"Heavily eroded, with clusters of boulders and sand dunes on its surface, this layered mesa is probably comprised of sedimentary deposits that are being exhumed as it erodes. The layers themselves are visible as faint bands along the lower left edge of the mesa," NASA said.


Physicists create unique negative mass fluid

© Christian Vorhofer / Global Look Press
US scientists have managed to surprise science geeks across the globe, creating a unique fluid with negative mass - but that actually stands for an object moving forward when pushed back.

The creation began inside a lab at Washington State University (WSU), when physicists cooled rubidium atoms to just slightly above absolute zero. This created what is known as a Bose-Einstein condensate.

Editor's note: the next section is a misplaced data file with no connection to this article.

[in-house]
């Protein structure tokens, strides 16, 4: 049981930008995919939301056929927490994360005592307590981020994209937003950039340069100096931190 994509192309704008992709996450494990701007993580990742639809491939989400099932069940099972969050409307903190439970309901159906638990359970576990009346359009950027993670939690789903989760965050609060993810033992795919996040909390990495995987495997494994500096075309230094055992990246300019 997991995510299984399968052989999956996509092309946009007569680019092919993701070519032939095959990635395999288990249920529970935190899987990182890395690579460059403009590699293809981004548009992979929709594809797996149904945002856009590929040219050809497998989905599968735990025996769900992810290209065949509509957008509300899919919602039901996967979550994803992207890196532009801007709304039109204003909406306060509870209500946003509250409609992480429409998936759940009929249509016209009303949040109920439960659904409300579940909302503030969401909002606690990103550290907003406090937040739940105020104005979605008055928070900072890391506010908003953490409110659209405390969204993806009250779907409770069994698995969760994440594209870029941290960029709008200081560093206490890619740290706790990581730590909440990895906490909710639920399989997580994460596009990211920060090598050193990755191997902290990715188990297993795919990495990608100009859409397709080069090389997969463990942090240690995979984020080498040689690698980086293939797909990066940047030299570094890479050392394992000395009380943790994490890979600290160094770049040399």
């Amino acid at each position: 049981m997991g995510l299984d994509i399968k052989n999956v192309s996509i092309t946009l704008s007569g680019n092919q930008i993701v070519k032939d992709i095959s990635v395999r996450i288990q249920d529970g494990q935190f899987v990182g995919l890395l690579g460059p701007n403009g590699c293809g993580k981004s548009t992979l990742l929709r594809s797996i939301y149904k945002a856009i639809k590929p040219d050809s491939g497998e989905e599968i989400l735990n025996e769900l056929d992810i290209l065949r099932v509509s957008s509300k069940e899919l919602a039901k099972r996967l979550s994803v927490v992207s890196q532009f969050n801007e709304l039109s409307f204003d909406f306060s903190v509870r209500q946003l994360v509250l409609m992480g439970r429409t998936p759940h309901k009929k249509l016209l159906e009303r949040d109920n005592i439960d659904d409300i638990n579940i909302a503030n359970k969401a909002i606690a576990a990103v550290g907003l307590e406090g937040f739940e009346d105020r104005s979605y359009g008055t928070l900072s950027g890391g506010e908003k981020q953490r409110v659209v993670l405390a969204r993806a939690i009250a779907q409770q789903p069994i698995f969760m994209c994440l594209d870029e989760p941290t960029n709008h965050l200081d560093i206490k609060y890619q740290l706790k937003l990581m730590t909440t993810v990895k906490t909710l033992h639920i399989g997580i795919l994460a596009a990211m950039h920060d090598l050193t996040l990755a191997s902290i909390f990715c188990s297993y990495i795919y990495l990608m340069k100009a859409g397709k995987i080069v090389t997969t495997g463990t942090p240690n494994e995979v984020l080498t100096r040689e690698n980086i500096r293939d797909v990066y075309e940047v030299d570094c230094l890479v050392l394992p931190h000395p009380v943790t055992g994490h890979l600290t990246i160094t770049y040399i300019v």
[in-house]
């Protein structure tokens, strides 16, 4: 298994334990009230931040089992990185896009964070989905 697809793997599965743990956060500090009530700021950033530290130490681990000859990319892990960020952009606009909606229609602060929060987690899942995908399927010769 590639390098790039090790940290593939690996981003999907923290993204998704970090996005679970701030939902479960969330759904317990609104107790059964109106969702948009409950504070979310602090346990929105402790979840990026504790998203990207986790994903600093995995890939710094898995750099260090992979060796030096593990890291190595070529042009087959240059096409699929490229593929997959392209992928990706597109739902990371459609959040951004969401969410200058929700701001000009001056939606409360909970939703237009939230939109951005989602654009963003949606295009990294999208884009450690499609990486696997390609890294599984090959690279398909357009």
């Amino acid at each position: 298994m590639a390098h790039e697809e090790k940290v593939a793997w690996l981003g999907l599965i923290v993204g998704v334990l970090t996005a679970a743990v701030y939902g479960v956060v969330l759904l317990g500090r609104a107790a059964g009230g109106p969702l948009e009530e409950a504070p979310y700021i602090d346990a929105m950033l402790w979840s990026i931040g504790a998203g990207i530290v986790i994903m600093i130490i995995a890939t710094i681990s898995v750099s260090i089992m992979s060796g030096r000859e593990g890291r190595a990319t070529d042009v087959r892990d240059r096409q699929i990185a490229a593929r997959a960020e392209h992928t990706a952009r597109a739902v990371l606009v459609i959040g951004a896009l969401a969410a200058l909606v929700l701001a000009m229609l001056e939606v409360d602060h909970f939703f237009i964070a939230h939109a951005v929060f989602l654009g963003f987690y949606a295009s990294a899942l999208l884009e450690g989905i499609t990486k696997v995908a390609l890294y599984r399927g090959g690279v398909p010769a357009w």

When particles are in this state, they move extremely slowly and behave like waves. They synchronize and move in unison as 'superfluid,' which flows without losing energy, according to a WSU press release.


Where do pianists look while they're playing?

Where do pianists look while they're playing?

Function, a video series from Fractal NYC, outfitted two piano players with special glasses that track the movement of their eyes. Professor Daniel Beliavsky is a professional pianist and Charlotte Bennett is his student. Since Beliavsky is more experienced, he's more comfortable with the keyboard and looked at the sheet music more than his hands, whereas Bennett spent more time looking down at the keys. Impressively, Beliavsky is able to look ahead to where his hands will be in a few seconds.